It's Our Drug War, Too

Visiting Fellow Roger Noriega
Visiting Fellow
Roger F. Noriega
U.S. and Mexican authorities are nearing agreement on an aid package to support Mexico's courageous new offensive against the deadly drug syndicates that threaten both our nations. The stakes are high for the United States: We depend on Mexico as a cooperative neighbor and trade partner, and most of the marijuana and as much as 90 percent of the cocaine consumed in this country pours over our southern border. If Mexico cannot make significant headway against the bloodthirsty cartels, our security and our people will suffer the consequences.

Since President Felipe Calderón's victory last year, Mexican authorities have stepped up efforts to fight drug sales and have paved the way for increased cooperation with the United States. Calderón has subjected hundreds of senior-ranking police officials to polygraph testing and has dismissed thousands more suspected of corruption. After years of internal legal obstacles, Mexico has captured and extradited major traffickers to the United States in record-breaking numbers.

Conceding the corruption or weakness of some local police forces, Calderón has deployed 20,000 Mexican soldiers to help match the firepower of murderous drug gangs. Mexican officials--as jealous of their national sovereignty as we are of ours--have set aside historical sensitivities and welcomed unprecedented cooperation between law enforcement and intelligence agencies. Now is the time to forge a genuine partnership.

If Mexico cannot make significant headway against the bloodthirsty cartels, our security and our people will suffer the consequences.

Certain elements of such a partnership are uncontroversial and are likely to win universal support. Surveillance and eavesdropping equipment, radar for aerial interdiction, aircraft for drug-tracking teams and assorted special training are reportedly already part of the agreement. Under the administration of Vicente Fox the two governments began working together, with U.S. aid directed at database improvements, law enforcement training and material support for border-crossing posts. Increased coordination in these areas should be part of the new agreement.

Other elements will prove to be more challenging to legislate or to implement. Congress and the Bush team will have to set aside feelings of distrust and polarization if they are to forge a deal that can win ample funding and long-term, bipartisan backing. U.S. lawmakers need to be brought into the negotiating process so that they can have confidence in the plan and will not seek to micromanage the fight against drugs in a way that will demoralize our Mexican friends. We must strike a balance between congressional meddling and the oversight necessary to sustain funding and political support. Moreover, waiting for the regular appropriations cycle means an eight-month delay. President Bush should move quickly to request urgent supplemental funds, and Congress should do its duty by acting with the urgency this task demands. Our government must reassure its Mexican counterparts that meaningful help is on the way.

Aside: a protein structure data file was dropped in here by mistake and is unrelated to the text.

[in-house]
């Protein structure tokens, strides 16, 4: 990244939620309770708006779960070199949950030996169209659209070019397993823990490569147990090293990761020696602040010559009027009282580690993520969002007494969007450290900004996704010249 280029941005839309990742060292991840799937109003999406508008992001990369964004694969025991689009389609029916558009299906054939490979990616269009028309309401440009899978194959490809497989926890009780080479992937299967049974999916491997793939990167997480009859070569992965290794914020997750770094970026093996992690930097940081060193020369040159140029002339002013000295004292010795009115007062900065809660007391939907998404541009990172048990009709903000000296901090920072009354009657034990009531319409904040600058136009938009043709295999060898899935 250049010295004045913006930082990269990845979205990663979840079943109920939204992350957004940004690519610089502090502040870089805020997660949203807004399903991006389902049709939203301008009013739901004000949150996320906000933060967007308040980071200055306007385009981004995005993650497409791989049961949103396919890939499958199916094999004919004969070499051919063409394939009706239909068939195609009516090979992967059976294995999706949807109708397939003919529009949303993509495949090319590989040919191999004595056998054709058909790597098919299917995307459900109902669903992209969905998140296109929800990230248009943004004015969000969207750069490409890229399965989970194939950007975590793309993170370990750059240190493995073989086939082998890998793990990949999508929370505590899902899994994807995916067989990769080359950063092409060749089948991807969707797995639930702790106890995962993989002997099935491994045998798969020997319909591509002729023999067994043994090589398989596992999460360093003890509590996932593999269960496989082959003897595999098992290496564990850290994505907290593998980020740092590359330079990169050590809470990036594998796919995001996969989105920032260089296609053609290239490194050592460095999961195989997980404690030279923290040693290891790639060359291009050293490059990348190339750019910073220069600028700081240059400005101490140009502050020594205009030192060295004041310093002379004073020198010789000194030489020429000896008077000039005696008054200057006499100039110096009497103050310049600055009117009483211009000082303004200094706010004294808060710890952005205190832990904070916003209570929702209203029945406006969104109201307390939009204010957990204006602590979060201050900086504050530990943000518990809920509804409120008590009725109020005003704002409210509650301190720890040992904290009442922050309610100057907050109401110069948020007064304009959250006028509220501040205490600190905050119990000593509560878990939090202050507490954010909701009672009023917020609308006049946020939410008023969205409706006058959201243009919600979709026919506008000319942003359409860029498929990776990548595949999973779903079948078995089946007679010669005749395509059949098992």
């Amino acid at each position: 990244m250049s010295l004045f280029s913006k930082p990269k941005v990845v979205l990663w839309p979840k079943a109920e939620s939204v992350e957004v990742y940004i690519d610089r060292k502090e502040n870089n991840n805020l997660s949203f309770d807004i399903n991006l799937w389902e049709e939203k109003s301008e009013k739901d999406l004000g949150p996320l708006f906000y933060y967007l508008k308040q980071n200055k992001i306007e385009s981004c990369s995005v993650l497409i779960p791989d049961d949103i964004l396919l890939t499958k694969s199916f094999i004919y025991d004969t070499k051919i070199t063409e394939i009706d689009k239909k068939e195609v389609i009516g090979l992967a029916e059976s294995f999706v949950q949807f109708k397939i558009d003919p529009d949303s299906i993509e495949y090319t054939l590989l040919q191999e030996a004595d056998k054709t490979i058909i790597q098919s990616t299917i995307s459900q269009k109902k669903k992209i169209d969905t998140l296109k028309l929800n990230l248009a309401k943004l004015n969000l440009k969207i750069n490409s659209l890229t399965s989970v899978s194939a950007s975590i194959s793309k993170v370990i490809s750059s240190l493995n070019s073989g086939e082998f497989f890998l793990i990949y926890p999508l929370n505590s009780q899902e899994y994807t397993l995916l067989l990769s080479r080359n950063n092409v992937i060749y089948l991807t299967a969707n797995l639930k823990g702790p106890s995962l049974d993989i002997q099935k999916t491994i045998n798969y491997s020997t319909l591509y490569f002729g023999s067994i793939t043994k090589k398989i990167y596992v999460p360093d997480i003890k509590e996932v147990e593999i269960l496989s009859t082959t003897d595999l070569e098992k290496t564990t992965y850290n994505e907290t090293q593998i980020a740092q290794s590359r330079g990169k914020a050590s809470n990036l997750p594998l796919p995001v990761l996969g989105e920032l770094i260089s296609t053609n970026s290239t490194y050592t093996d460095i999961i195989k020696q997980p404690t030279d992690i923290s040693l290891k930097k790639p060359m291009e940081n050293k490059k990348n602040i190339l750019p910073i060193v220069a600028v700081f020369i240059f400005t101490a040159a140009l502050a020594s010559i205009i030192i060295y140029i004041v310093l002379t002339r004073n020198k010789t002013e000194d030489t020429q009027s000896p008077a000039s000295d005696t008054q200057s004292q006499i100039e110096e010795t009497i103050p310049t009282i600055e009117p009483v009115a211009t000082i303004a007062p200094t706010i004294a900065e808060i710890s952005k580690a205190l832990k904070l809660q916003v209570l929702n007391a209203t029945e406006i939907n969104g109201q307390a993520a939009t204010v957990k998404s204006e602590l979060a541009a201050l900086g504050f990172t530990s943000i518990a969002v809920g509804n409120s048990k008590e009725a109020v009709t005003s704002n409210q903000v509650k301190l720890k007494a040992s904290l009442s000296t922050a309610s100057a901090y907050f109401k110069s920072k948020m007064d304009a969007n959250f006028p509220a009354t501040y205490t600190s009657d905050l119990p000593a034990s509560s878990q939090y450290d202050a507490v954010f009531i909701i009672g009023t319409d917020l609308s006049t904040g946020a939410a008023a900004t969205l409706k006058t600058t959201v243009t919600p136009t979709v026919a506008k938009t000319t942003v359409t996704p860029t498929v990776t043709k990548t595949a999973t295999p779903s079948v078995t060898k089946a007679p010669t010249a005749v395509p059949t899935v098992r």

Of course, Mexico is wary of U.S. activity on Mexican soil, and American law enforcement and intelligence officials have been skeptical of their counterparts. But the U.S. government can and should demonstrate its commitment to fostering rather than controlling the program. For their part, Mexican authorities must open themselves to the scrutiny that builds trust. Law enforcement cooperation will prove vital if we are to match the seamless integration with which our criminal enemies operate across our common border.

Both sides will be understandably reluctant to cede jurisdiction over their respective territories. The Europol model, which leaves enforcement responsibilities to national and local police while coordinating information exchange, threat analyses and technical support at a supranational level, may provide a template for successful cooperation.

No less important than a focus on security is aid for legal reform and judicial capacity-building. Now that the political will for serious reform exists, Mexico needs the funding and personnel to properly investigate and prosecute drug traffickers and the corrupt officials who abet them. Fortunately, Calderón's national development plan promotes a culture of accountability, transparency and respect for the rule of law that will strengthen Mexico's institutions against drug corruption.

Felipe Calderón has already demonstrated his commitment to rescuing his country from a criminal drug machine, and he welcomes increased U.S. support. There are few challenges more grave than those posed by the deadly cartels Mexico is fighting. And there are few opportunities more precious than helping our Mexican friends win the battle on our doorstep.

Roger F. Noriega is a visiting fellow at AEI. His law and advocacy firm, Tew Cardenas, LLP, represents U.S. and foreign governments and companies.

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Roger F.
  • Roger F. Noriega is a former assistant secretary of state for Western Hemisphere affairs (Canada, Latin America, and the Caribbean) and a former U.S. ambassador to the Organization of American States. He coordinates AEI's program on Latin America and writes for the Institute's Latin American Outlook series.

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